Beare-Stevenson cutis gyrata syndrome (BSS) is a human genetic disorder characterized by skin and skull abnormalities. BSS is caused by mutations in the FGF receptor 2 (FGFR2), but the molecular mechanisms that induce skin and skull abnormalities are unclear. We developed a mouse model of BSS harboring a FGFR2 Y394C mutation and identified p38 MAPK as an important signaling pathway mediating these abnormalities. Fgfr2+/Y394C mice exhibited epidermal hyperplasia and premature closure of cranial sutures (craniosynostosis) due to abnormal cell proliferation and differentiation. We found ligand-independent phosphorylation of FGFR2 and activation of p38 signaling in mutant skin and calvarial tissues. Treating Fgfr2+/Y394C mice with a p38 kinase inhibitor attenuated skin abnormalities by reversing cell proliferation and differentiation to near normal levels. This study reveals the pleiotropic effects of the FGFR2 Y394C mutation evidenced by cutis gyrata, acanthosis nigricans, and craniosynostosis and provides a useful model for investigating the molecular mechanisms of skin and skull development. The demonstration of a pathogenic role for p38 activation may lead to the development of therapeutic strategies for BSS and related conditions, such as acanthosis nigricans or craniosynostosis.
Yingli Wang, Xueyan Zhou, Kurun Oberoi, Robert Phelps, Ross Couwenhoven, Miao Sun, Amélie Rezza, Greg Holmes, Christopher J. Percival, Jenna Friedenthal, Pavel Krejci, Joan T. Richtsmeier, David L. Huso, Michael Rendl, Ethylin Wang Jabs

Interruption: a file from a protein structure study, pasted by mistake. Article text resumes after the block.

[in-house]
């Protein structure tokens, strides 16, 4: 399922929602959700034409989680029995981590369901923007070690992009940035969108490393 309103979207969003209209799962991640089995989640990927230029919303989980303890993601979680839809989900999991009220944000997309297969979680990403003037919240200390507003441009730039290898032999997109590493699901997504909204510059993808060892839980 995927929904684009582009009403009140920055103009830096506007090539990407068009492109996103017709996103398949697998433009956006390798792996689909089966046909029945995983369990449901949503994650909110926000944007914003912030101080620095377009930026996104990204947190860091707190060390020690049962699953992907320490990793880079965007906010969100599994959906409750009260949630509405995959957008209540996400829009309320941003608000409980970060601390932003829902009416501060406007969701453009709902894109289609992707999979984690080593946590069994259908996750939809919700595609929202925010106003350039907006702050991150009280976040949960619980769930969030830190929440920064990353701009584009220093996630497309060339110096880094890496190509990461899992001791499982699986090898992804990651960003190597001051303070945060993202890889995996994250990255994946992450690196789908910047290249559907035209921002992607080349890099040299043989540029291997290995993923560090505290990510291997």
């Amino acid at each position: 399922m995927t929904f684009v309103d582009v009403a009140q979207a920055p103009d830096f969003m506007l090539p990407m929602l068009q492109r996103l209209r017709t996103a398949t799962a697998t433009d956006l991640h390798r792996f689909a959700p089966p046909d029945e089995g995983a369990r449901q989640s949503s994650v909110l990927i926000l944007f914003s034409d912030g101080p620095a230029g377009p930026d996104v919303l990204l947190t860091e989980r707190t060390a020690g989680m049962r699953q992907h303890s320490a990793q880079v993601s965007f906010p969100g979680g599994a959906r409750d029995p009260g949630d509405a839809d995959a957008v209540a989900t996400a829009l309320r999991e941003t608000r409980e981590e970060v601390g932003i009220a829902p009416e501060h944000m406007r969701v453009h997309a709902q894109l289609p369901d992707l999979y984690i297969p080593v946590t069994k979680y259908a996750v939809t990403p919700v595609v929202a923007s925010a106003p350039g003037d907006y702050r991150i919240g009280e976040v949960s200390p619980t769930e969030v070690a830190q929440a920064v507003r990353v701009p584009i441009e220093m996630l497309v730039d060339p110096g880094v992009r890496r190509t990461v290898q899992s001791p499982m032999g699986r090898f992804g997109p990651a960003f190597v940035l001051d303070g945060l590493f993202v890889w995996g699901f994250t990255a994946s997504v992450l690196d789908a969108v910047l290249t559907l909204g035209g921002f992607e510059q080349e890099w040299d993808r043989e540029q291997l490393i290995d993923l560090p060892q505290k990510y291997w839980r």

Usage data is cumulative from November 2018 through November 2019.
Usage information is collected from two different sources: this site (JCI) and Pubmed Central (PMC). JCI information (compiled daily) shows human readership based on methods we employ to screen out robotic usage. PMC information (aggregated monthly) is also similarly screened of robotic usage.
Various methods are used to distinguish robotic usage. For example, Google automatically scans articles to add to its search index and identifies itself as robotic; other services might not clearly identify themselves as robotic, or they are new or unknown as robotic. Because this activity can be misinterpreted as human readership, data may be re-processed periodically to reflect an improved understanding of robotic activity. Because of these factors, readers should consider usage information illustrative but subject to change.